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The European Commission has approved nivolumab for use in the adjuvant treatment of adult patients with muscle-invasive urothelial carcinoma and a PD-L1 expression of 1% or higher on tumor cells, who are at a high risk of recurrence following radical resection.
The European Commission has approved nivolumab (Opdivo) for use in the adjuvant treatment of adult patients with muscle-invasive urothelial carcinoma and a PD-L1 expression of 1% or higher on tumor cells, who are at a high risk of recurrence following radical resection.1
The regulatory decision is supported by data from the phase 3 CheckMate-274 trial (NCT02632409), in which the immunotherapy resulted in a 47% reduction in the risk of disease recurrence or death vs placebo in patients with a PD-L1 expression of 1% or higher. The median disease-free survival (DFS) was not yet reached in the investigative arm vs 8.41 months with placebo (HR, 0.53; 95% CI, 0.38-0.75; P = .0005).
“For years, patients with muscle-invasive urothelial carcinoma have lived with the unfortunate reality that, despite being diagnosed early enough to have their cancer removed, around half will face disease recurrence, with few safe and effective treatment options available to help prevent this cycle,” Fred Witjes, MD, professor of oncological urology at Radboud Institute for Molecular Life Sciences, stated in a press release. “With the approval of nivolumab, clinicians will now have an immunotherapy treatment option to offer certain patients after surgery that, in the CheckMate-274 clinical trial, significantly reduce the risk of disease recurrence or death. This approval has the potential to transform the way we treat muscle-invasive urothelial carcinoma for appropriate patients in the European Union.”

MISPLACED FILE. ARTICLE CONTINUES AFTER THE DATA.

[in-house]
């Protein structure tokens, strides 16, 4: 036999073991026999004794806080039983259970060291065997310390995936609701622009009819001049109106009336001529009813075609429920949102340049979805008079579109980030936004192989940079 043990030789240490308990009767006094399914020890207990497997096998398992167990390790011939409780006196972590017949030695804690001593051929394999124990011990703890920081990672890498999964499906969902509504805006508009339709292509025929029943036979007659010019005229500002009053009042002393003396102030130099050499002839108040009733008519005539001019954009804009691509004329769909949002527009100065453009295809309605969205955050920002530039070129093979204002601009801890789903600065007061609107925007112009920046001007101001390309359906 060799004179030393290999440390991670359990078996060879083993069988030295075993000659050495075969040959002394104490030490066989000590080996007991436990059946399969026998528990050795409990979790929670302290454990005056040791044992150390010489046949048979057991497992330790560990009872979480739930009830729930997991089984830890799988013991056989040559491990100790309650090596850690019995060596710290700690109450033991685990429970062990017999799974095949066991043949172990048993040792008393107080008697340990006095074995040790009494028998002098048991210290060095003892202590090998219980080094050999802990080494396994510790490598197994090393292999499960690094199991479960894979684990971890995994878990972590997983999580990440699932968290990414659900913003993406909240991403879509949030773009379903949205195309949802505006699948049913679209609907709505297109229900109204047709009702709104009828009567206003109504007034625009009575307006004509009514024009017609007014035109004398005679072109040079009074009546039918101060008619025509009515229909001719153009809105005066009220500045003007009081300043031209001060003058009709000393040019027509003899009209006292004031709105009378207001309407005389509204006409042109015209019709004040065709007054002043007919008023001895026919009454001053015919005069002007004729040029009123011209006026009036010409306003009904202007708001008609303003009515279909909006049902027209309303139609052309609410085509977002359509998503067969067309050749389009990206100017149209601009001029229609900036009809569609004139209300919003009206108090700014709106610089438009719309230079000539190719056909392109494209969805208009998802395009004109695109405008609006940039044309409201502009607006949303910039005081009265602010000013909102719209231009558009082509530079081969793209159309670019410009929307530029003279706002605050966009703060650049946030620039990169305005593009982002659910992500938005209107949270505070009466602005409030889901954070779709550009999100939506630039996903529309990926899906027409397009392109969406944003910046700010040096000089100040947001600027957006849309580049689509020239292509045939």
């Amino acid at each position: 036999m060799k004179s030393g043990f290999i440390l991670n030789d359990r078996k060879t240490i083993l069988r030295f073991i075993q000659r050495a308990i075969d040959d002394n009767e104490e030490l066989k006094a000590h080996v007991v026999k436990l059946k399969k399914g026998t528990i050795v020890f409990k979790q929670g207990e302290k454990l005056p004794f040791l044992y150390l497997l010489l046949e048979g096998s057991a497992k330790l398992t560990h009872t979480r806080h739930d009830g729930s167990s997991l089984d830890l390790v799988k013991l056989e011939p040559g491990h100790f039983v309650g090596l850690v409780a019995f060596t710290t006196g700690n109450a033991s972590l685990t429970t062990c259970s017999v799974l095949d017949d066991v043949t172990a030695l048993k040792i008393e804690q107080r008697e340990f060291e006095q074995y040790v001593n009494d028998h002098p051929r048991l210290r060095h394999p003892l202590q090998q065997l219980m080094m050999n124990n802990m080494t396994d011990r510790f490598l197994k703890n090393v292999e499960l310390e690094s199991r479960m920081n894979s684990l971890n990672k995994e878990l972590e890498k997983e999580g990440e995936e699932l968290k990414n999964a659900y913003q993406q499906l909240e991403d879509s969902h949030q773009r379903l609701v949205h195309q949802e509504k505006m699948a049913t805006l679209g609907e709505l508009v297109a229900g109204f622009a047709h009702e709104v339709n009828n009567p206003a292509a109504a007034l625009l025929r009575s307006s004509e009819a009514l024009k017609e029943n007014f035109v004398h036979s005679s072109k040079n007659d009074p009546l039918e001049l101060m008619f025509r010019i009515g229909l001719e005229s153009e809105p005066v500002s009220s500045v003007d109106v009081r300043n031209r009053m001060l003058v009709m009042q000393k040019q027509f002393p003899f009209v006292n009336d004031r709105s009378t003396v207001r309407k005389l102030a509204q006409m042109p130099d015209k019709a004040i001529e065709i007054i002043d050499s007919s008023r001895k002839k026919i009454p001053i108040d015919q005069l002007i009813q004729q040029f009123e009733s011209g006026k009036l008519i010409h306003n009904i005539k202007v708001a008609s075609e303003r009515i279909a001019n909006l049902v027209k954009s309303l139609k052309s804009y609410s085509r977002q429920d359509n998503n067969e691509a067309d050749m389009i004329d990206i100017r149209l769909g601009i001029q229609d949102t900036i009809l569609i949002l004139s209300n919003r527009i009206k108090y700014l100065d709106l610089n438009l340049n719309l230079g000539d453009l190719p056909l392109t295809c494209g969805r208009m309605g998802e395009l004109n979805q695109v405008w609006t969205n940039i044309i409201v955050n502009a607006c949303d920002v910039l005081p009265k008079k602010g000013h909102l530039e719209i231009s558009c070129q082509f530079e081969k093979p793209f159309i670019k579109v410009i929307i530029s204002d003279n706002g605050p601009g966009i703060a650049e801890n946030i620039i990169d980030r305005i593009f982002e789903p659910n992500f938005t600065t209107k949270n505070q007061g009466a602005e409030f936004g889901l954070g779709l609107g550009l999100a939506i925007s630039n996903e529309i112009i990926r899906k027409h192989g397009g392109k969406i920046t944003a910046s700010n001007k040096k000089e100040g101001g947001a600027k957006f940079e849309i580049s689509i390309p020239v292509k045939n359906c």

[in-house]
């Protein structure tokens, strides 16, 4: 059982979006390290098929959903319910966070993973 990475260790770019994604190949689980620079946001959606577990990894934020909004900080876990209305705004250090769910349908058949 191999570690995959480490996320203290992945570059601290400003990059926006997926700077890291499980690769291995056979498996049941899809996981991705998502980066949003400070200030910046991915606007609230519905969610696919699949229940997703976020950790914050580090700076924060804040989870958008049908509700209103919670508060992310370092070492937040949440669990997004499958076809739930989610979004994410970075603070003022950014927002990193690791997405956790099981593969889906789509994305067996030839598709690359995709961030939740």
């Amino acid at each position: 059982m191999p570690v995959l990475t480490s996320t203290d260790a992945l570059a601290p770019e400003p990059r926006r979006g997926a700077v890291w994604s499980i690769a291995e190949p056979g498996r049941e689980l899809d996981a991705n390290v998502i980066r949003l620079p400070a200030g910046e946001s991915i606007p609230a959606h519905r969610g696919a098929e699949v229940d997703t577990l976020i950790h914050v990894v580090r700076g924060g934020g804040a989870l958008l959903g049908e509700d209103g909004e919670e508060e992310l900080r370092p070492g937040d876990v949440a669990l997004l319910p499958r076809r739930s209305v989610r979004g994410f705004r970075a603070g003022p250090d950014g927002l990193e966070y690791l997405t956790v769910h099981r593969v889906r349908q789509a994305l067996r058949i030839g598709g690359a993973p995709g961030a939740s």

The multicenter, double-blind, phase 3 trial enrolled those who had radical surgery within 120 days prior to randomization, with or without neoadjuvant cisplatin-based chemotherapy. Patients needed to have pathological evidence of urothelial carcinoma with a high risk of recurrence.2 They also must have been free of disease within 4 weeks prior to randomization, an ECOG performance status of 0 or 1, and acceptable tumor tissue for biomarker analysis.
Study participants were randomized 1:1 to receive nivolumab at 240 mg or placebo given every 2 weeks for up to 1 year or until disease recurrence or trial discontinuation. Patients were stratified based on PD-L1 expression (≥1% vs <1% or indeterminate), pathological nodal status (N+ vs B0 or NX with <10 nodes removed vs N0 with ≥10 nodes removed) and use of neoadjuvant cisplatin-based combination treatment (yes vs no).
The 2 primary end points of the trial were DFS in the intention-to-treat (ITT) population and in the subset of patients with a PD-L1 expression level of 1% or higher on tumor cells. Secondary end points comprised survival free from recurrence outside of the urothelial tract, overall survival, and disease-specific survival in both populations.
Exploratory end points included distant metastasis–free survival (DMFS), safety, toxicity profile, and health-related quality of life.
A total of 709 patients underwent randomization on the trial; 353 patients were randomized to receive the immunotherapy and 356 were randomized to placebo. Moreover, within the population of patients with a PD-L1 expression level of 1% or higher, 140 received nivolumab and 142 received placebo.
In the ITT population, 47.3% and 47.2% of those in the investigative and control arms, respectively, had resected lymph nodes with urothelial carcinoma invasion. Moreover, 43.3% and 43.5% of patients, respectively, had previously received neoadjuvant cisplatin-based chemotherapy. The patient characteristics at baseline were noted to be well balanced between the 2 treatment arms in both populations.